In April 2014, Chick-fil-A, an American fast food restaurant chain, was planning to open a filial branch in New York. In response to this, councilman Daniel Dromm stated that "we don't need bigots coming to New York city",[26] referring to the anti-gay marriage views held by the chain's CEO, Dan Cathy.

Discrimination against conservative students Edit

Main article: Wikipedia:Academic bias

Issues in other countries Edit

Template:Expand section In 2011, Carlos Apolinário, a conservative member of the Sao Paulo City council, proposed a Heterosexual Pride day in response to the annual Brazil gay pride. He also pointed out that while the gay pride is held every year on Paulista Avenue, the March for Jesus organized by religious groups is not allowed to be held on the same street.[27] The LGBT groups opposed the initiative as "belittling the just cause of the LGBT community", and about 237 civic groups published an open letter to the city mayor against the initiative. After the City council approved the initiative, Apolinário's website underwent a hacker attack by the group called "Red Hackers of Brazil", and Carlos himself received threats on the telephone.[28]

See alsoEdit

References Edit

  1. Template:Cite news
  2. Jase Peeples (February 12, 2013). "DC Comics Responds to Backlash Over Hiring Antigay Writer". The Advocate. 
  3. Template:Cite news
  4. "Three more stores decide not to stock Card’s Superman comic". February 15, 2013.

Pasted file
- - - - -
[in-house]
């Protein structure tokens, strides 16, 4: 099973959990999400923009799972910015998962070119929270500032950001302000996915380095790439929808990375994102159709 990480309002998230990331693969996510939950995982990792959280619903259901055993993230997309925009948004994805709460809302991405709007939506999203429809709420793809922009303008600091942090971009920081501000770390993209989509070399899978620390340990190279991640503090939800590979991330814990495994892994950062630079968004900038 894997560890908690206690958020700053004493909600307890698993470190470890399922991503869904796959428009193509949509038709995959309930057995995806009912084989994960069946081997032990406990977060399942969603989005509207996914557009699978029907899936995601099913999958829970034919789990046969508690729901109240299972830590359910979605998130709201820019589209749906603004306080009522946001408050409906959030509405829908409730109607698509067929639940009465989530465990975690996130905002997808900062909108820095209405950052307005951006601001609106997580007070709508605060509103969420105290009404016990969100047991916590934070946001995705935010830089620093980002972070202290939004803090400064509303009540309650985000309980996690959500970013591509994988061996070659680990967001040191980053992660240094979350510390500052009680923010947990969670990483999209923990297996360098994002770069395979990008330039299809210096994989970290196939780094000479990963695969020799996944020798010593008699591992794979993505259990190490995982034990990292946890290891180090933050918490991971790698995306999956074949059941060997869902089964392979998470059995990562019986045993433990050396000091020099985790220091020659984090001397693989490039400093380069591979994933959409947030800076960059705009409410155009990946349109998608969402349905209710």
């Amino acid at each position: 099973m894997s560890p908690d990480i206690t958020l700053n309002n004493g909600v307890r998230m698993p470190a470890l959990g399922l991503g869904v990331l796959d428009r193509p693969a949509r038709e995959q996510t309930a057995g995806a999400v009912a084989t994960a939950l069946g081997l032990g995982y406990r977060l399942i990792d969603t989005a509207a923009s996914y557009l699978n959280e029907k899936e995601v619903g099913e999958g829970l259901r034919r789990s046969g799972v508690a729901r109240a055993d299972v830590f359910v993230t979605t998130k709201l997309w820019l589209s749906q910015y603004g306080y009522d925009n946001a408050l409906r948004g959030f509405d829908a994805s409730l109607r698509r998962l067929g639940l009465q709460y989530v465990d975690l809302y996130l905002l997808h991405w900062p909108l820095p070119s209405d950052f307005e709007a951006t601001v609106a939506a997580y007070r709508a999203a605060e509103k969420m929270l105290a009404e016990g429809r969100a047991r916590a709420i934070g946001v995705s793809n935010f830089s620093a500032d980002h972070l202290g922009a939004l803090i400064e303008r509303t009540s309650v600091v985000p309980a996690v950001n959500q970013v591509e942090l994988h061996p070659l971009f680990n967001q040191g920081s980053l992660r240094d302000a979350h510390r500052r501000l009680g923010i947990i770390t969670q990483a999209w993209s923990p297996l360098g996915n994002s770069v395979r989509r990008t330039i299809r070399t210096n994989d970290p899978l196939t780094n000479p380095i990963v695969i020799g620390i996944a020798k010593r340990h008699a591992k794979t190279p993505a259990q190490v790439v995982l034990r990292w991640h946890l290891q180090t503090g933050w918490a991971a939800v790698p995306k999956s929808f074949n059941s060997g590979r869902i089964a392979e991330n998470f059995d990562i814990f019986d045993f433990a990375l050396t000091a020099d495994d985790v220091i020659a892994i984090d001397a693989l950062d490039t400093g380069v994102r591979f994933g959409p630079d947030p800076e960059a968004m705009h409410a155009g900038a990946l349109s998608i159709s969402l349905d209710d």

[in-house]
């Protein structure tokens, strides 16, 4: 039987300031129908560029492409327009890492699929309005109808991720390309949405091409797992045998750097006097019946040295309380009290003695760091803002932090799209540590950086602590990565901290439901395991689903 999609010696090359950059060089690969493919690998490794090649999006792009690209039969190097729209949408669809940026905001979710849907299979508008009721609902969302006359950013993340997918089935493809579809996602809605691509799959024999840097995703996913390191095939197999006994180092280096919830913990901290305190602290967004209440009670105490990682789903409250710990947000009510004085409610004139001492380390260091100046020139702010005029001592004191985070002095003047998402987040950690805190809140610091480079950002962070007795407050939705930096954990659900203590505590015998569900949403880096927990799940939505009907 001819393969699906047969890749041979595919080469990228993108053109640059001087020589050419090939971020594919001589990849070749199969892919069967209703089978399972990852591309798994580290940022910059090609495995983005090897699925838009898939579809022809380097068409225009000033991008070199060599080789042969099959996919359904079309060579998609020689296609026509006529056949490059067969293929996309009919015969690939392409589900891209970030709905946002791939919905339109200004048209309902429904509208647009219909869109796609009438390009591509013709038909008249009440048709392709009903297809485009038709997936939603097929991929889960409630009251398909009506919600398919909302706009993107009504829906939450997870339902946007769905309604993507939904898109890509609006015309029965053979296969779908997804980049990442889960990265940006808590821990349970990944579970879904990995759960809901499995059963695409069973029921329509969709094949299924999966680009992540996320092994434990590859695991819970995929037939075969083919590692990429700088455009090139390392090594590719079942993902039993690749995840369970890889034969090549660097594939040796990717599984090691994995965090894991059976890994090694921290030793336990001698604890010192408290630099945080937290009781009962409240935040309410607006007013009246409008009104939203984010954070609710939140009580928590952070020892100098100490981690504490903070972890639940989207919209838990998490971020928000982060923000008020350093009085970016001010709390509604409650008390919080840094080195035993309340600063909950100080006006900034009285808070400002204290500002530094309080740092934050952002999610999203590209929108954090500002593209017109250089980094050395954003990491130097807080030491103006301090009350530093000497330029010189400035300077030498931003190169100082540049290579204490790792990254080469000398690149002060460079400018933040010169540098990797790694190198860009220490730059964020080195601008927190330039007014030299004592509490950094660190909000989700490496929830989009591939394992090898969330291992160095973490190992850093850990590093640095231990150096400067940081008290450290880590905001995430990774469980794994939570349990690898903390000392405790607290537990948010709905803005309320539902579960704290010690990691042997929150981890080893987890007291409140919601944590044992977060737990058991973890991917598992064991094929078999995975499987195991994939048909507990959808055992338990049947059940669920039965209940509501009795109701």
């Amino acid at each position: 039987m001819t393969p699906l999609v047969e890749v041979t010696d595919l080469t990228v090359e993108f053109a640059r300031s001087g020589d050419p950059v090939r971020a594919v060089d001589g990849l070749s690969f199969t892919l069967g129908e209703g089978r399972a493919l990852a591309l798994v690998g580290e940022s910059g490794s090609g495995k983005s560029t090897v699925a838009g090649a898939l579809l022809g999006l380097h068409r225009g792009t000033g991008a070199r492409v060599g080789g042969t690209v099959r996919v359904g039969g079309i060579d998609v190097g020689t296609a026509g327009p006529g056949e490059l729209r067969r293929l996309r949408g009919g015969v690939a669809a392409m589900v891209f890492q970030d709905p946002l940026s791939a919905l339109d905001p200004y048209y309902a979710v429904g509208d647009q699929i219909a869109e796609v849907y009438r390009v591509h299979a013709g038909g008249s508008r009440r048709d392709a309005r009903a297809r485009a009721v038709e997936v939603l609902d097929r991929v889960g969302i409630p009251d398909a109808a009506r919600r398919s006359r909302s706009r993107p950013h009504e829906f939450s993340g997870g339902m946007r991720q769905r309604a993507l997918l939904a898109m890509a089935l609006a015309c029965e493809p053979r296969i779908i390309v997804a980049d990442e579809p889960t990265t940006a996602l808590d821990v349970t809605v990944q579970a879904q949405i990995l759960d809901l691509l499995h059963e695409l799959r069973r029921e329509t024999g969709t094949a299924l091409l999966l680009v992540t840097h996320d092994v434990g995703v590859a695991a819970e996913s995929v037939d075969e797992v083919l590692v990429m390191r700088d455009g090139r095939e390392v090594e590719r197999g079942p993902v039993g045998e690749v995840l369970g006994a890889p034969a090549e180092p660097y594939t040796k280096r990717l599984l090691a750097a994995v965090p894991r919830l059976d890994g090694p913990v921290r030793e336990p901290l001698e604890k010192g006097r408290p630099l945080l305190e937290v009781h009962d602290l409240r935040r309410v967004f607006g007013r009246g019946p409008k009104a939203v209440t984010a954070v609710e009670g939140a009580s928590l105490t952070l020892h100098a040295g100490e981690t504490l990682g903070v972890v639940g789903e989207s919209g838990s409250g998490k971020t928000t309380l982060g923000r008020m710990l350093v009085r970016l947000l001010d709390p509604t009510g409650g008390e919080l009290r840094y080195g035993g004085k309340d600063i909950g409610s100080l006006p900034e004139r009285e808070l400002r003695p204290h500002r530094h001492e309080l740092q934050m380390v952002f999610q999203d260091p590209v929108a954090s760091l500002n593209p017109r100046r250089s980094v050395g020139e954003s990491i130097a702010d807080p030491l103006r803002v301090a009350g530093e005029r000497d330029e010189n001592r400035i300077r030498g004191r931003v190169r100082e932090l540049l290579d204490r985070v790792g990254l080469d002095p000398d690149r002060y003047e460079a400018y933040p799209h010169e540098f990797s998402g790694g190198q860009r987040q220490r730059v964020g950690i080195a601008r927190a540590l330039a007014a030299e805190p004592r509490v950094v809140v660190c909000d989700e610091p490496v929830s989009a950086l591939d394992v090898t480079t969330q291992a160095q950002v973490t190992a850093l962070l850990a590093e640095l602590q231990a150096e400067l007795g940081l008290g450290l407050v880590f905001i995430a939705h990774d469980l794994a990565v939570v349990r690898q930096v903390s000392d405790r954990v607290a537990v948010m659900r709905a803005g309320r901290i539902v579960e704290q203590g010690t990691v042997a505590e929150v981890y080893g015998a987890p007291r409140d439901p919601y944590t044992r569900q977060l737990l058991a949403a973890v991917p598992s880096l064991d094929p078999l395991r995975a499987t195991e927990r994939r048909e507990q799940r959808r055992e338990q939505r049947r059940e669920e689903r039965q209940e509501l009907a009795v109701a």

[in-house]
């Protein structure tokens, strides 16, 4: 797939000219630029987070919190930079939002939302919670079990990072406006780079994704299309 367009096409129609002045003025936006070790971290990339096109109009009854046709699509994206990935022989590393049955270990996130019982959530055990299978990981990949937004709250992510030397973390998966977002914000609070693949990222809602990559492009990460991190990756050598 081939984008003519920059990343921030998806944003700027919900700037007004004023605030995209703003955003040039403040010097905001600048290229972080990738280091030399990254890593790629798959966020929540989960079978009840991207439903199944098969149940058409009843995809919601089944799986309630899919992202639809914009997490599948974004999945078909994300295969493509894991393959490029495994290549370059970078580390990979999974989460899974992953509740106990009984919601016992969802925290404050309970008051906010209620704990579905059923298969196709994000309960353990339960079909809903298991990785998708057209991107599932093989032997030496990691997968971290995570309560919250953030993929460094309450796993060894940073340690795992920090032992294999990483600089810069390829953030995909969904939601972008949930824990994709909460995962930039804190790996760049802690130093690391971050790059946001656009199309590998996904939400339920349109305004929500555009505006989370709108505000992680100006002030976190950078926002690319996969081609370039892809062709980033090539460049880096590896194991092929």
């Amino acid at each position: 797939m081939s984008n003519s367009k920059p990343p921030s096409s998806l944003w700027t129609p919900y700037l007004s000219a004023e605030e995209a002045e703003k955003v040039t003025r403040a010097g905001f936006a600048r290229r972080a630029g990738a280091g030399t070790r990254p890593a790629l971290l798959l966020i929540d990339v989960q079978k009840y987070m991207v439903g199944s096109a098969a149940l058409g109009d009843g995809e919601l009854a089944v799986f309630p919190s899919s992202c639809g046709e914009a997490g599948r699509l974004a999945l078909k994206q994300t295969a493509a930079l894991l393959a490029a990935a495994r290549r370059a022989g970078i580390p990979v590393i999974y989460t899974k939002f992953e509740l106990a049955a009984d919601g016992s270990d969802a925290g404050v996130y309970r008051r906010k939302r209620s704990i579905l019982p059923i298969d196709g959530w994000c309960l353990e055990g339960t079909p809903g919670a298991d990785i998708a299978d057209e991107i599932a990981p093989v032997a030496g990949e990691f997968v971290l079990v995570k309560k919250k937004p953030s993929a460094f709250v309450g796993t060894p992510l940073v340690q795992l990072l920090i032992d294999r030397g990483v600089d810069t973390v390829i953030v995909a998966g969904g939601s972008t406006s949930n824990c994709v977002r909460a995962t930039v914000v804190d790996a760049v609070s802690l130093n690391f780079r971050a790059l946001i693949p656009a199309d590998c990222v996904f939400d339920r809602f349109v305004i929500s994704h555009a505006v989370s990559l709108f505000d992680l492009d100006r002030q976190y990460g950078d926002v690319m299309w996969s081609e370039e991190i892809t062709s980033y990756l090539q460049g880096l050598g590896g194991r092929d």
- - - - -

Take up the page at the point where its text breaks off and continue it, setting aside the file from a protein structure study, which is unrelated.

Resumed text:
5. Template:Cite news
  6. Template:Cite news
  7. Child, Ben (July 9, 2013). "Activists call for Ender's Game boycott over author's anti-gay views". The Guardian. ""US group Geeks Out launches 'Skip Ender's Game' website, citing novelist Orson Scott Card's opposition to gay marriage"" 
  8. Quinn, Annalisa (July 10, 2013). "Book News: 'Ender's Game' Author Responds To Boycott Threats". NPR. ""The queer geek group Geeks OUT is organizing boycotts and "Skip Ender's Game" events in several U.S. cities because of Card's views on homosexuality."" 
  9. Template:Cite news
  10. "Guy Branum Takes On 'Ender's Game' In 'No More Mr. Nice Gay' On 'Totally Biased'". Huffington Post. 
  11. Template:Cite news
  12. "Why I’m Not Contributing to Earthworm Jim Creator’s Kickstarter Campaign". Inside Gaming Daily. June 25, 2013. 
  13. "Opinion: Why I'll never back a Kickstarter that takes a dump on gay marriage". July 5, 2013. 
  14. "Leadership Changes". Mozilla. March 24, 2014. 
  15. Template:Cite news
  16. Template:Cite news
  17. Machkovech, Sam (March 27, 2014). "Mozilla employees tell Brendan Eich he needs to "step down"". Ars Technica. 
  18. Koehler, Christie (March 24, 2014). "On Brendan Eich as CEO of Mozilla". Subfictional Studios. 
  19. Template:Cite news
  20. Template:Cite news
  21. Template:Cite news
  22. Baker, Mitchell. "Brendan Eich Steps Down as Mozilla CEO". The Mozilla Blog. 
  23. "FAQ on CEO Resignation". Mozilla. April 5, 2014. 
  24. Template:Cite news
  25. "Brendan Eich steps down as Mozilla CEO". April 3, 2014. 
  26. Template:Cite news
  27. Template:Cite news
  28. Template:Cite news